Donald Trump fires somebody, anybody.
The subtext of this New York Times story on big donors’ desire to advise presidential campaigns is that maybe they don’t offer the best advice. Consider this “zinger” that Julian Gingold gave Scott Walker:
“I mentioned that Trump had dinner at the 21 Club in New York with Oliver Stone. The message would get across that he had dinner with a leftist — what sort of conservative are you?”
Dinner with a leftist! It’s the scandal of the season, until Mike Huckabee plays softball with an atheist. Similarly, the Times reports that media mogul Stanley Hubbard was trying to reach Walker in the days before he dropped out of the race, to advise him to get more media training.
These are perhaps not ace political strategies. It makes sense that a professional wealth manager would not know as well as professional campaign managers how to execute a presidential campaign. But the public consensus seems to hold that, if wealth doesn’t necessarily qualify a person to run a campaign, it does qualify them to be president.
Dinosaurs and aliens vie for control of Earth.
Adam Nagourney gets big points for including the clause “tucked away on a stretch of gun stores and pornography shops” in his report on midterm elections at the state level, but otherwise he has depressed the fudge out of me. The overall thrust of the article is that this year’s elections will provide parties with opportunities to control both statehouses and the governor’s mansion in several states—opportunities they will use to stymie each other. By “parties,” we mean the Republican Party. And they’re not just stymying each other; they’re also passing legislation that conflicts with federal law. Welcome to a world of black despair: the Times series on single-party control of state governments.
But this guy is the dick for telling you about it.
Both the New York Times and the Wall Street Journal ran stories about the Foreign Intelligence Surveillance Court this week, and I urge you to read them. The FISC, which the Times insists on calling the “FISA court” after the Foreign Intelligence Surveillance Act, has established a body of case law that significantly expands the federal government’s domestic surveillance powers, and it’s all secret. You’re not allowed to know what the FISC determines the NSA and FBI can legally do, because that would help terrorists. In June, when the Senate asked NSA director Gen. Keith Alexander whether FISC would ever make some of its rulings public, Alexander said:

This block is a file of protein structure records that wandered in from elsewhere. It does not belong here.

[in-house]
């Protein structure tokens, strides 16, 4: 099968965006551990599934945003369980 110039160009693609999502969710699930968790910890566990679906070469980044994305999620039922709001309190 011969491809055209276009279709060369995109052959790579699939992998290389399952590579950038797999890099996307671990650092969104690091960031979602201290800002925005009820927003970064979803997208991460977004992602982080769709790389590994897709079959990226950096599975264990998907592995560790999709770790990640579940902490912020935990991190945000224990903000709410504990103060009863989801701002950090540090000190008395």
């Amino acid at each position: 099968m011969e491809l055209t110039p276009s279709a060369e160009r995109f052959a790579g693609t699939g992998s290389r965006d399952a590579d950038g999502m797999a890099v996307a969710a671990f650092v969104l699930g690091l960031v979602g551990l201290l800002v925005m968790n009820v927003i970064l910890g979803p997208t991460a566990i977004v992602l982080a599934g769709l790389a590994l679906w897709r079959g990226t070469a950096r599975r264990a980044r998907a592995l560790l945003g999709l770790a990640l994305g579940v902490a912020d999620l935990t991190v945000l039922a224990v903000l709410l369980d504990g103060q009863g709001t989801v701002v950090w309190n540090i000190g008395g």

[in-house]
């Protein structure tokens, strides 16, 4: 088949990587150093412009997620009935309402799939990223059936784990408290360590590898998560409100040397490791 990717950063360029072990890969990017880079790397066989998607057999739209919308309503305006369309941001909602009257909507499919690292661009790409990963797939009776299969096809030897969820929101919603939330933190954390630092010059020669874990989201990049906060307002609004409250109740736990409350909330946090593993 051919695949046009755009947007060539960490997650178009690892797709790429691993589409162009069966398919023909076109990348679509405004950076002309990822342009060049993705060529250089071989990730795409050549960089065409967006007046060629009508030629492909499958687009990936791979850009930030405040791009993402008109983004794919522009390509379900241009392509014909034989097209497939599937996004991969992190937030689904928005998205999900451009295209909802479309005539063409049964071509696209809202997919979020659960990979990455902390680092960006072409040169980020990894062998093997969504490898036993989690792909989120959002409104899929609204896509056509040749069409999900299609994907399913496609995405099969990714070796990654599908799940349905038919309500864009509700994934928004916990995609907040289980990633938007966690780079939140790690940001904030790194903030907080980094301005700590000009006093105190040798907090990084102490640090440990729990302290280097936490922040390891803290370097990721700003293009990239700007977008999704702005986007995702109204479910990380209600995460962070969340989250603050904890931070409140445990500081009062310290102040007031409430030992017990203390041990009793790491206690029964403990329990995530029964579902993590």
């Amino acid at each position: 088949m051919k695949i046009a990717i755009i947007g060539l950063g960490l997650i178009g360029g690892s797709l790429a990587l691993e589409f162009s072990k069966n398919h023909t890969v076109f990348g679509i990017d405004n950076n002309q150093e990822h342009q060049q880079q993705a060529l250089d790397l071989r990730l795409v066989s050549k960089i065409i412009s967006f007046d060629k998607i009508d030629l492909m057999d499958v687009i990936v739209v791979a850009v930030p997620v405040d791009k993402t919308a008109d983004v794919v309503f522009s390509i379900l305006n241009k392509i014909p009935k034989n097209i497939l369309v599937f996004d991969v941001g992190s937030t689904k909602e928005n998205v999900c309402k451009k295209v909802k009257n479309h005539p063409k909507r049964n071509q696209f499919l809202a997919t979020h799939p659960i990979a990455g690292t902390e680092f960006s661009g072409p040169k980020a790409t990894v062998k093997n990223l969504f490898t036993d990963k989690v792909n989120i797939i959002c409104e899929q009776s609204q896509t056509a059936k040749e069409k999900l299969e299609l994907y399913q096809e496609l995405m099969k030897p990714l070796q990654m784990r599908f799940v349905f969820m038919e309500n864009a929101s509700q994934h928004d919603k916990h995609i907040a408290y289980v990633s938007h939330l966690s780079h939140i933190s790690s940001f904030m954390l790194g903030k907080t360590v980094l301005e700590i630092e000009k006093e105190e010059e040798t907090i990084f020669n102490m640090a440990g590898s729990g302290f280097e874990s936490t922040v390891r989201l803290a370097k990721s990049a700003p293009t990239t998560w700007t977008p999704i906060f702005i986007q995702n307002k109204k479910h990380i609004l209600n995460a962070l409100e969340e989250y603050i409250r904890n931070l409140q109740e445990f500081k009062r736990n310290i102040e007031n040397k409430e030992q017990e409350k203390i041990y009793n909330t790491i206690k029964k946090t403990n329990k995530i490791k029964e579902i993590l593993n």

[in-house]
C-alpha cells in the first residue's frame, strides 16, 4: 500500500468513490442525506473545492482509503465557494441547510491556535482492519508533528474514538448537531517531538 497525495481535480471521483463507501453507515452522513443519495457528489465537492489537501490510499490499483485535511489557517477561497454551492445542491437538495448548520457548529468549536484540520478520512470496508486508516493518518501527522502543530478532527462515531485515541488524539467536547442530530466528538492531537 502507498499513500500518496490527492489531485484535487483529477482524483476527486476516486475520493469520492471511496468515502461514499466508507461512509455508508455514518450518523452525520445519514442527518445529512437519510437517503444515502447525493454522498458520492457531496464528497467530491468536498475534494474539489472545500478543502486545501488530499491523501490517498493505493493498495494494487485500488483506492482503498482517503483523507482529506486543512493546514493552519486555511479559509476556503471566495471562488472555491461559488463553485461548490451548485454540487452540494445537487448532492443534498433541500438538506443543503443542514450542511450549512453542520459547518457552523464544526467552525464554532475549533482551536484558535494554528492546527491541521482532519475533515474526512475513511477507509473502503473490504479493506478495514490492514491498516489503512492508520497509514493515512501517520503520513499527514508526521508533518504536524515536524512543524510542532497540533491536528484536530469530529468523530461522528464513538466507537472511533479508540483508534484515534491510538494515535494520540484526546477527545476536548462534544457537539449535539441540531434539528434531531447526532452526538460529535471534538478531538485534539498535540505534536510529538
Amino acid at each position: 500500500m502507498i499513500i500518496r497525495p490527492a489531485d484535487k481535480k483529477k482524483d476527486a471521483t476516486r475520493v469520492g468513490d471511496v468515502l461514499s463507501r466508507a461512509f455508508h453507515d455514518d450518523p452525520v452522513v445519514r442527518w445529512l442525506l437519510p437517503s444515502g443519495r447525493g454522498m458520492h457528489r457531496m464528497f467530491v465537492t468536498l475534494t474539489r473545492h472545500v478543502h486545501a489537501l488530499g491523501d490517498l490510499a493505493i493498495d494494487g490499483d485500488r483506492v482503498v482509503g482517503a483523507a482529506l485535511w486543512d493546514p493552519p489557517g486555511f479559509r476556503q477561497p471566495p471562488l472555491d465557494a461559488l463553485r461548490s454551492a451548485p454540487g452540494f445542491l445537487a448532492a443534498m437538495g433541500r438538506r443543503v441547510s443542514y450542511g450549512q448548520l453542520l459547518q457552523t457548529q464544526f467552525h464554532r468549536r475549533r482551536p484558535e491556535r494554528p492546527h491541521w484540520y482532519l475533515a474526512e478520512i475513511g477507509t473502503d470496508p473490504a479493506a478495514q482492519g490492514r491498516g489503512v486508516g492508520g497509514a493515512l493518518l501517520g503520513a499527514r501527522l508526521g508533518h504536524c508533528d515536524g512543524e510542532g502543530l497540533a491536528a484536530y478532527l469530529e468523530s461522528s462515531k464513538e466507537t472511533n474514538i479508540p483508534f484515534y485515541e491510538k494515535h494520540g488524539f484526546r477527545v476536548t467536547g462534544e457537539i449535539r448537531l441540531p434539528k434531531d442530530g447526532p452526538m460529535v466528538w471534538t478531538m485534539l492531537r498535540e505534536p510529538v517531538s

I don’t want to jeopardize the security of Americans by making a mistake in saying, ‘Yes, we’re going to do all that.’
So “no,” then? Here’s a link to Orwell’s “Politics and the English Language,” just in case Gen. Alexander is reading this. We know someone in his office is.
Wisconsin governor Scott Walker, seen here on school picture day
Is this the face of a machine politician who unquestioningly executes whatever obscure directives party apparatchiks give him? Um, yeah—now that you mention it, it kind of is. Especially if you mention it along with the news that Scott Walker appointed 27 year-old college dropout Brian Deschane to a $65,000-a-year supervisory position in the Wisconsin Bureau of Licensing and Regulation. Deschane has no management experience, only a short history of full-time employment and two drunk driving convictions, but he is the son of Jerry Deschane, head of the Wisconsin Builders Association, which sent Walker over $120,000 in contributions during the 2010 campaign. Two months after he was hired at L&R, Brian Deschane was promoted to a supervisory position in the Wisconsin Commerce Department, where he got a 24% pay raise. Then a bunch of articles came out about that, and Walker demoted Deschane to his earlier job. He’ll also be in charge of Walker’s exploratory team for the 1882 election.
Pollster and Republican strategist Frank Luntz, talking about paradigm synergy or something.
Show of hands, everybody: How many of you remember, from the 2008 election, the specifics of then-candidate Obama’s plan to adjust the federal tax code and gradually undo George Bush’s tax cuts? Okay, now how many of you remember Joe the Plumber? I’m willing to bet that if there wasn’t a massive discrepancy in responses to those two questions, it’s only because Combat! is read by the fourteen smartest people in America. The rest of us don’t like tax code. We like TV, and that’s because we don’t like politics—we like stories. Amidst the blurred tangle of vaguely recollected plans that is* the push for health care reform, nothing is so memorable as the fictional Death Panel, the climactic scene in the story of a government bent on getting between you and your doctor. Don’t believe me? Nearly fifty percent of Americans do, because the difference between history and a story is that you remember a story. According to Eliot Spitzer—yes, that Eliot Spitzer—in Slate, the Republican Party is hard at work concocting another story about financial services reform, and they’ve gotten Frank Luntz to write it. Luntz was the primary author of last year’s Harry Potter and the Abortioner’s Throne, and he’s already released a teaser memo about how Republicans should talk about financial regulation. This sucker’s gonna be a sequel.